Infected plants exhibit bronzing of the upper sides of young leaves, which later develop distinct, dark brown spots (the result of the tissue dying). Leaves may be cupped downward. Some tip dieback may occur.

On ripe fruit, yellow spots and blotches appear, often with concentric rings; sometimes fruit has distorted bumps. This virus can also occur on pepper plants.

It is common to have only some of the fruit showing symptoms, while other fruit appear fine. The timing of infection can cause the variation of symptoms. Later infections in the plant growth stage are less damaging. Symptoms on the fruit and on the foliage vary widely.


The tomato spotted wilt virus is transmitted by thrips, tiny, slender insects with fringed wings. They feed by puncturing the outer layer of leaves and sucking out the cell contents, which results in stippling, discolored flecking, or silvering of the leaf surface. Thrips feeding is usually accompanied by black varnish-like flecks of excrement. Control thrips with applications of insecticidal soap. Removing and destroying infected plants can help control the spread of the virus.

Is the fruit edible? According to the California Department of Food and Agriculture Plant Pest Diagnostics Lab, so far there is no evidence that any plant virus is capable of infecting humans; however, the fruit may not taste the best.


  • UC IPM Online, Statewide Integrated Pest Management Program.

  • Gene Miyao, Yolo County Farm Advisor, Vegetable Crops.

  • California Department of Food and Agriculture, Plant Health and Pest Prevention Services, Plant Pest Diagnostics Lab.

  • Food Safety in Your Home Vegetable Garden (PDF), University of California, Division of Agriculture and Natural Resources, Publication 8366.


Squash - Mosaic Virus

The first photo shows an excellent example of watermelon mosaic virus, a common virus among cucurbits (squash, pumpkins, melons, and cucumbers). A positive diagnosis cannot be made without having the plant tested at a lab. This variety ('Zephyr' hybrid summer squash) was positively identified as having that virus (testing was done at the California Department of Food and Agriculture Plant Pest Diagnostics Lab).

Watermelon mosaic virus is transmitted by aphids. Fruit symptoms can range from subtle color change to severe deformation. The virus is exhibited on the squash fruit in the photo as color breaks: the normal solid yellow color and light green blossom end are now splashed with green and can even turn completely green. Symptoms on the foliage of squash can be mild, with leaves looking mottled (light and dark spots that are irregularly shaped).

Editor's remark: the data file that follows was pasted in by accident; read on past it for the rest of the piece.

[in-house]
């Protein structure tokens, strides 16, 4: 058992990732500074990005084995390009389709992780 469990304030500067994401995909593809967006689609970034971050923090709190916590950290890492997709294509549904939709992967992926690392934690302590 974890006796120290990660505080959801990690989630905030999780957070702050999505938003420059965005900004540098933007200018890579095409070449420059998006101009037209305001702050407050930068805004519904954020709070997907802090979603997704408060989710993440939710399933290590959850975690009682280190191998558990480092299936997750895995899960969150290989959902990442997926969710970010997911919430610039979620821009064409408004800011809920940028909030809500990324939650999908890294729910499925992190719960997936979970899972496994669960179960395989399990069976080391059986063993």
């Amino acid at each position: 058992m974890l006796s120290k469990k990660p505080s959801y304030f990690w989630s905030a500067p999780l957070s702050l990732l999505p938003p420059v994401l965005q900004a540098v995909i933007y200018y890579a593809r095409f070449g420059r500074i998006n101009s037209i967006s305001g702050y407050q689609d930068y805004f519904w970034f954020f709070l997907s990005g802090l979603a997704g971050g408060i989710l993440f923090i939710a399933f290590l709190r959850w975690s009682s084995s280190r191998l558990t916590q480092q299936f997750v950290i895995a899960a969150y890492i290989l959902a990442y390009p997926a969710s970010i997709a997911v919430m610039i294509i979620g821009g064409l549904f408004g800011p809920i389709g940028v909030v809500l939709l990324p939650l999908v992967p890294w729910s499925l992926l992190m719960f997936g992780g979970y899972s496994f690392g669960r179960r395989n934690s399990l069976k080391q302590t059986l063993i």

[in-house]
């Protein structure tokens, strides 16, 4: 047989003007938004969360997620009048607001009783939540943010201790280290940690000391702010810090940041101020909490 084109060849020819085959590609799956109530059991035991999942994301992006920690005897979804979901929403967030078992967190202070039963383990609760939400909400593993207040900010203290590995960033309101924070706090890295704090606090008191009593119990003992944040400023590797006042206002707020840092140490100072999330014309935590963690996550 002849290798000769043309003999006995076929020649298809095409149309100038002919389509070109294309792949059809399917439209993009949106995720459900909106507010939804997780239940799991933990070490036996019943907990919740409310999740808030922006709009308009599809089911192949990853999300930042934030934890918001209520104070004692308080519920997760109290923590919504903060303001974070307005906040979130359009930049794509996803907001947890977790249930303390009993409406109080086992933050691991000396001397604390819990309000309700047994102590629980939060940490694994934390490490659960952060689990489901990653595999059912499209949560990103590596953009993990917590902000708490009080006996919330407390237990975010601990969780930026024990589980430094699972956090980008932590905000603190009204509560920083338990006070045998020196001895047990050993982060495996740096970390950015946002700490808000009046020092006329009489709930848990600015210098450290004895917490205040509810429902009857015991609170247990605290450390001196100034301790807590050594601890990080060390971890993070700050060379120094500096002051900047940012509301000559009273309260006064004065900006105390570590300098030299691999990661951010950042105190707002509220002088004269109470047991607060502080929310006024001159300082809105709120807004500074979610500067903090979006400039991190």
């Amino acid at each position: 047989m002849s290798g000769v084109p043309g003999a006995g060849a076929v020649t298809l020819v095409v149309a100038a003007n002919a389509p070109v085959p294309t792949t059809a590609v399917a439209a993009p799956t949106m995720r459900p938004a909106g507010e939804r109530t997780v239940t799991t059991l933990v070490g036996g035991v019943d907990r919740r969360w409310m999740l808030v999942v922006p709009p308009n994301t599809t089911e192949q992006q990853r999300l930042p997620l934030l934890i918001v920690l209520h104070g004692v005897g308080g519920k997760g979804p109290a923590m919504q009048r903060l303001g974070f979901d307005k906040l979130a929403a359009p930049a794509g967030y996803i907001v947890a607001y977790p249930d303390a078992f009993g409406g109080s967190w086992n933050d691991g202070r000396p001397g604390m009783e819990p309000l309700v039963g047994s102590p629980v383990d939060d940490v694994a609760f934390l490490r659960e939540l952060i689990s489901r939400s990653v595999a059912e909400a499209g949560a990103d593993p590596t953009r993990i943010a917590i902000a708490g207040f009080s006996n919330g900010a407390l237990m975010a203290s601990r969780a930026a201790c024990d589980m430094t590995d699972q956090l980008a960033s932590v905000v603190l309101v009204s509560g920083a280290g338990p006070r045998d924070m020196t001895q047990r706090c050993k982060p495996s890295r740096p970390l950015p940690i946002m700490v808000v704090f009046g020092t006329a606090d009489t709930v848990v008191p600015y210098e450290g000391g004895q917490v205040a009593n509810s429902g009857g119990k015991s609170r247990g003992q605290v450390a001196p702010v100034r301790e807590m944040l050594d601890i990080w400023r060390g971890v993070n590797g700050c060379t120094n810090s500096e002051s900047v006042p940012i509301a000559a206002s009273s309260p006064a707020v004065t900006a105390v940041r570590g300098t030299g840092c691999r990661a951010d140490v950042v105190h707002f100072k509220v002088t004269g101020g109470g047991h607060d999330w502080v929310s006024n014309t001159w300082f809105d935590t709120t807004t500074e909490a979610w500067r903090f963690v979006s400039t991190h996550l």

Most viruses attacking cucurbits have a wide host range, which includes carrot, lettuce, tomato, beans, peppers, and several weed species. Transmission to cucurbits from other host plants requires contact with plant sap. The most common means of spread is through feeding by insects that have fed on the sap of infected plants. Many species of aphids transmit mosaic virus, and cucumber beetles vector squash mosaic virus.


Viruses are transmitted by insects, such as aphids, whiteflies, and cucumber beetles. Remove infected plants as soon as they are detected. It is not practical to try to control virus diseases by using insecticides to control insects. Using reflective mulches such as aluminum foil may reduce or delay infections as it helps repel insects from plants. Covering young plants with floating row covers (for example, Agribon) can also protect them from insects; however, the covers must be removed when plants begin to flower so bees can pollinate the flowers.

Do not compost infected plant material. Instead, send it to the landfill.

Is the fruit edible? According to the California Department of Food and Agriculture Plant Pest Diagnostics Lab, so far there is no evidence that any plant virus is capable of infecting humans; however, the fruit may not taste the best.



Squash/Melon/Cucumber - Powdery Mildew

Two species of fungi can cause powdery mildew on cucurbits (squash, melon, and cucumber): Sphaerotheca fuliginea and Erysiphe cichoracearum. S. fuliginea is the more common. E. cichoracearum can, however, be common in areas with cool springs and summers. All cucurbits are susceptible to powdery mildew, but the disease is less common on watermelon than on other cucurbits.

Powdery mildew first appears as pale yellow spots on stems, petioles, and leaves. These spots enlarge as the white, fluffy mycelium grows over plant surfaces and produces spores, which give the lesions a powdery appearance. Affected leaves become dull, chlorotic, and may wilt in the afternoon heat; eventually they become brown and papery. Plants may die.

All powdery mildew fungi require living plant tissue to grow. Most powdery mildew fungi grow as thin layers of mycelium on the surface of the affected plant part. Spores, which are the primary means of dispersal, make up the bulk of the powdery growth and are produced in chains that can be seen with a hand lens. Spores are carried by the wind to new hosts. All powdery mildew species can germinate and infect in the absence of water. Moderate temperatures and shady conditions are generally the most favorable for development. Spores are sensitive to extreme heat and direct sunlight.


The best method of control is prevention. Planting resistant vegetable varieties when available, or avoiding the most susceptible varieties, planting in the full sun, and following good cultural practices will adequately control powdery mildew in many cases. Control weeds and follow good sanitation practices. Avoid overhead sprinklers.

Applications of sulfur may be needed. Good coverage of undersides of leaves are required. Note that some cucurbit varieties are sensitive to sulfur.



Abiotic Disorders | DiseasesPests